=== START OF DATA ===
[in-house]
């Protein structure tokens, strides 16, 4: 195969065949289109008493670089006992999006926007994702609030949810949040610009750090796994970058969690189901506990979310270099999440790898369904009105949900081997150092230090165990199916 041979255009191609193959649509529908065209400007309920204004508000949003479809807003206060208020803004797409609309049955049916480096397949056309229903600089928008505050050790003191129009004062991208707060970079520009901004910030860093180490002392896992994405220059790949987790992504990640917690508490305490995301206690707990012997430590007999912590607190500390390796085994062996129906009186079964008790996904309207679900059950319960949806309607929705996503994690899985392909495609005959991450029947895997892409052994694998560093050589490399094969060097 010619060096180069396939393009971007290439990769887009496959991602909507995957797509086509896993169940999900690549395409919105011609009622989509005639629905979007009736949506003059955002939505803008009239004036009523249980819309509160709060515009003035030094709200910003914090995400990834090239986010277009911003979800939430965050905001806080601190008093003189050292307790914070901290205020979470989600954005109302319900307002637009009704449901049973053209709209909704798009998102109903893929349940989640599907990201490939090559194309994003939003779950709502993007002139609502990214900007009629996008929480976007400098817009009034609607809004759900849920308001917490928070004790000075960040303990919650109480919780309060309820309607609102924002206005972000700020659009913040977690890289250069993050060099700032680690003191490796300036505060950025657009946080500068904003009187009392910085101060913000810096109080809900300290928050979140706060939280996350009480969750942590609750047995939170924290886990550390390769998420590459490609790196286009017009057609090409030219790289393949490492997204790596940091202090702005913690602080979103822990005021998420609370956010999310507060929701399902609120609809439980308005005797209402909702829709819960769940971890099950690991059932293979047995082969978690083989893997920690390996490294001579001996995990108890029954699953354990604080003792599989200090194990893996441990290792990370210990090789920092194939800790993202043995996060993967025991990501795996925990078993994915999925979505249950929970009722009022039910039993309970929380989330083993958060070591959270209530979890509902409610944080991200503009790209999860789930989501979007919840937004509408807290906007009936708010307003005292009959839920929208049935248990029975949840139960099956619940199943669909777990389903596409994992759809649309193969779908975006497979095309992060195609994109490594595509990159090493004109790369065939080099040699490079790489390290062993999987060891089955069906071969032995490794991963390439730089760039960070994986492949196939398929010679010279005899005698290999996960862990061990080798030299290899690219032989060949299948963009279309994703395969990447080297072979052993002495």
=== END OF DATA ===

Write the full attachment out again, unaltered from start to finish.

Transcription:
[in-house]
């Protein structure tokens, strides 16, 4: 195969065949289109008493670089006992999006926007994702609030949810949040610009750090796994970058969690189901506990979310270099999440790898369904009105949900081997150092230090165990199916 041979255009191609193959649509529908065209400007309920204004508000949003479809807003206060208020803004797409609309049955049916480096397949056309229903600089928008505050050790003191129009004062991208707060970079520009901004910030860093180490002392896992994405220059790949987790992504990640917690508490305490995301206690707990012997430590007999912590607190500390390796085994062996129906009186079964008790996904309207679900059950319960949806309607929705996503994690899985392909495609005959991450029947895997892409052994694998560093050589490399094969060097 010619060096180069396939393009971007290439990769887009496959991602909507995957797509086509896993169940999900690549395409919105011609009622989509005639629905979007009736949506003059955002939505803008009239004036009523249980819309509160709060515009003035030094709200910003914090995400990834090239986010277009911003979800939430965050905001806080601190008093003189050292307790914070901290205020979470989600954005109302319900307002637009009704449901049973053209709209909704798009998102109903893929349940989640599907990201490939090559194309994003939003779950709502993007002139609502990214900007009629996008929480976007400098817009009034609607809004759900849920308001917490928070004790000075960040303990919650109480919780309060309820309607609102924002206005972000700020659009913040977690890289250069993050060099700032680690003191490796300036505060950025657009946080500068904003009187009392910085101060913000810096109080809900300290928050979140706060939280996350009480969750942590609750047995939170924290886990550390390769998420590459490609790196286009017009057609090409030219790289393949490492997204790596940091202090702005913690602080979103822990005021998420609370956010999310507060929701399902609120609809439980308005005797209402909702829709819960769940971890099950690991059932293979047995082969978690083989893997920690390996490294001579001996995990108890029954699953354990604080003792599989200090194990893996441990290792990370210990090789920092194939800790993202043995996060993967025991990501795996925990078993994915999925979505249950929970009722009022039910039993309970929380989330083993958060070591959270209530979890509902409610944080991200503009790209999860789930989501979007919840937004509408807290906007009936708010307003005292009959839920929208049935248990029975949840139960099956619940199943669909777990389903596409994992759809649309193969779908975006497979095309992060195609994109490594595509990159090493004109790369065939080099040699490079790489390290062993999987060891089955069906071969032995490794991963390439730089760039960070994986492949196939398929010679010279005899005698290999996960862990061990080798030299290899690219032989060949299948963009279309994703395969990447080297072979052993002495």